First, I'm not sure that the scenario for winning the Spring Offensive would have won the war. Even if they were to have captured Paris, they would need to control it, and though England was pretty war-fatigued, they were in no danger of being toppled, and the Americans were still there to push on.
A more likely scenario for victory, in my opinion, would be any number of ways in which the US may have joined Germany in the war. Wilson loses the election, England continues executions in Ireland, something like that which would further inflame the (already at the time) rabidly anti-English feeling Stateside.
But were Germany to have won, it would have been a pretty half-hearted victory for the establishment. As it already was, there were tons of labour strikes and pro-communist movements that had to be put down. Had Germany been forced to, even temporarily, occupy France and make a blow to England they would have been fairly open to the socialist propaganda at the time.
The Soviet Union would have certainly have certainly aided such efforts for revolution - they themselves at the time believed that the revolution could well have hinged on internationalizing it.
Here exists several different scenarios. The most crass, non-ideological jingoists in the white movement may have well put on red hats in an attempt to thwart Germany while its back was turned, thus depriving the White elite of their footsoldiers and severely limiting a Russian Civil War. Or, the German workers and soldiers could have looked at their conditions, seen they had accomplished nothing for themselves, and marched on Berlin in the same way the Russian workers had. Or a combination of both.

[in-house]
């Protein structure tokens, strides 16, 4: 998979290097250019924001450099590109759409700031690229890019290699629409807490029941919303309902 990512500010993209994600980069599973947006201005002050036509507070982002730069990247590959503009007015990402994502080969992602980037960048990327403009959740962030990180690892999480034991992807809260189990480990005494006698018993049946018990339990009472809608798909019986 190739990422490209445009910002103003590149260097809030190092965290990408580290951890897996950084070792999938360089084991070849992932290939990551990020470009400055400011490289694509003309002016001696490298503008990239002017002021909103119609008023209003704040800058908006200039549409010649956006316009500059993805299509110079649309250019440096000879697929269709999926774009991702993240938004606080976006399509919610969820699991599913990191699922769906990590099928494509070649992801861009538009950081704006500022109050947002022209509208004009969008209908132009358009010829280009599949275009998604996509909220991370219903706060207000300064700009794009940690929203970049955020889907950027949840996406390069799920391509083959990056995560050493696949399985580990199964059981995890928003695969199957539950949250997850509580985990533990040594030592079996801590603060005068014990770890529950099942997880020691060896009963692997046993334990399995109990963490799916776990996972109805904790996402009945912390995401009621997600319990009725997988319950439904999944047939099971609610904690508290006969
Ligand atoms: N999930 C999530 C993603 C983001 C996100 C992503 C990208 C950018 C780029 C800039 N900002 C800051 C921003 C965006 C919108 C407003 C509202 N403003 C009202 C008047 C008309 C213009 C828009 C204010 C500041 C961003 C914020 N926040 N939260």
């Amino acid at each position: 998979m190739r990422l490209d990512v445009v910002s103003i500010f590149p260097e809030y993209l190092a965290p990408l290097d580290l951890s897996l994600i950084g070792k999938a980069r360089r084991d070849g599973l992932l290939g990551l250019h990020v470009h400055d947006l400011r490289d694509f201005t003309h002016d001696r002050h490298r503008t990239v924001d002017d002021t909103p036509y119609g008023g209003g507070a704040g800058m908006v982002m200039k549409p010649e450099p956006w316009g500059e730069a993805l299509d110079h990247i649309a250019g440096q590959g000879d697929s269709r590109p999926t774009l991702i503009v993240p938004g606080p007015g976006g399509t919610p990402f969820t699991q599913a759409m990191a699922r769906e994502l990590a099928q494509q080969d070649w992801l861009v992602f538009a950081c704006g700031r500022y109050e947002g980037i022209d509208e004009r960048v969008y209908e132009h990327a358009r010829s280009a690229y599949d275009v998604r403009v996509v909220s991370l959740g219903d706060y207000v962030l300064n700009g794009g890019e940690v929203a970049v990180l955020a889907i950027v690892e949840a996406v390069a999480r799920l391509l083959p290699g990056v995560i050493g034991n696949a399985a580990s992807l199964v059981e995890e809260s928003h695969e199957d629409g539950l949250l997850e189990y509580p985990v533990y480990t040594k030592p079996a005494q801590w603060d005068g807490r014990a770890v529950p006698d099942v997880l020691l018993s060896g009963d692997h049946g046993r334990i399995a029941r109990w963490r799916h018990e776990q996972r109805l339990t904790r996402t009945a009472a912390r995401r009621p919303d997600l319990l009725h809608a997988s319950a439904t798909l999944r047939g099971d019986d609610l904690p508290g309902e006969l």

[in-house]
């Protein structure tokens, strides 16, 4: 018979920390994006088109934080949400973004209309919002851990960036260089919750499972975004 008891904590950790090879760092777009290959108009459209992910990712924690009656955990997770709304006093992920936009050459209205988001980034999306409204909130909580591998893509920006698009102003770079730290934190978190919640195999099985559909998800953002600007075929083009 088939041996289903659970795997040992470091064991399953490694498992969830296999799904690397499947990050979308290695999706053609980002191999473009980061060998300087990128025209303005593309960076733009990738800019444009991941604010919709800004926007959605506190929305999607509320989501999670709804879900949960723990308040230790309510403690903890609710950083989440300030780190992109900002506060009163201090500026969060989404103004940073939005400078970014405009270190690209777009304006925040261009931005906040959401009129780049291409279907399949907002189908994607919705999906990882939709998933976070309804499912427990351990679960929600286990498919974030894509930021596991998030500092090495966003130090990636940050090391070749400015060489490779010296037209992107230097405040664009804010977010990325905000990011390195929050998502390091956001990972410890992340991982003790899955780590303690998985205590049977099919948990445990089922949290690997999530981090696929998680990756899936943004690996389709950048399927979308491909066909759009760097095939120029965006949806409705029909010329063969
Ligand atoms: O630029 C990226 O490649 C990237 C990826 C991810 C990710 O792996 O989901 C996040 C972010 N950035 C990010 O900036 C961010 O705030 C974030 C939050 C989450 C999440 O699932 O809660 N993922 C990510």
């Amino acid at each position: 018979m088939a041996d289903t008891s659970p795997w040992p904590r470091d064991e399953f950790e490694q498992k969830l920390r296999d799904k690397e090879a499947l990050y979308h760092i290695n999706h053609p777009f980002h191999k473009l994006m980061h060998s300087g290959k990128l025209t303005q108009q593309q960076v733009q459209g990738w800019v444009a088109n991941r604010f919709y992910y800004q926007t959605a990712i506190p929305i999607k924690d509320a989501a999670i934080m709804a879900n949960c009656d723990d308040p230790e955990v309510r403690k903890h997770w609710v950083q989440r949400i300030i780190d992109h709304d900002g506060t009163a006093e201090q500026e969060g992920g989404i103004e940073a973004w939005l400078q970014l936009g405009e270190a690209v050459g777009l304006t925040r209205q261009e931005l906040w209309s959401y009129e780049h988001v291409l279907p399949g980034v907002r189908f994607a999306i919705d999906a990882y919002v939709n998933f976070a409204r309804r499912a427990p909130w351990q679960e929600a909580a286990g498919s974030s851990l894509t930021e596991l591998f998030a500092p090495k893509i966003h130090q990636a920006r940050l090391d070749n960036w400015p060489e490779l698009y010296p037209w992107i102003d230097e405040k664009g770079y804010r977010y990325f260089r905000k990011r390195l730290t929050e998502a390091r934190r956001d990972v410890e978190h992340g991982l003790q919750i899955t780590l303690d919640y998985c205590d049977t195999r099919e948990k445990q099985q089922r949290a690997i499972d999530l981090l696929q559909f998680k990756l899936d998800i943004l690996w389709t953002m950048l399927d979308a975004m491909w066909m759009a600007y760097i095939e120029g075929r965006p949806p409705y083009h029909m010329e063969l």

It's unlikely that Lloyd George's government would have survived in England. They lost the war, lost (in theory) supremacy of the seas, almost certainly lost the UK as it's likely that some kind of deal was chartered out for Ireland - it's unlikely anyone would have followed that. I would predict Civil War here. Quite possibly more akin to Germany after the collapse of the Widmer Republic.
France, I suspect, would also go red. There was a movement for it in place already, and even if Germany was able to stave off hungery mobs of workers and returned soldiers that now had an ineffective and unsympathetic infrastructure in place, the Soviets would be naturally attractive for France as a potential liberator.
Things would hinge on Lenin and what he was able to do with what he had, and the United States. The United States would have backed a nation counter to its economic interests (as early as 1914 Connolly was predicting the US would join England as they had been trading - trades that England couldn't pay back if they had lost the war) and quite possibly suffered some kind of depression. It might also have tried to stay in Europe and counter the red tide, which would have been an interesting scenario that goes too far out there to even speculate on.
Anyway, the above are musings more than hard, concrete fact - as all counterfactuals are - but I tend to think that the communist movement would have been greatly strengthened and perhaps succeeded in the revolution at that point.
Alis Volat Propriis; Tiocfaidh ár lá; Proletarier Aller Länder, Vereinigt Euch!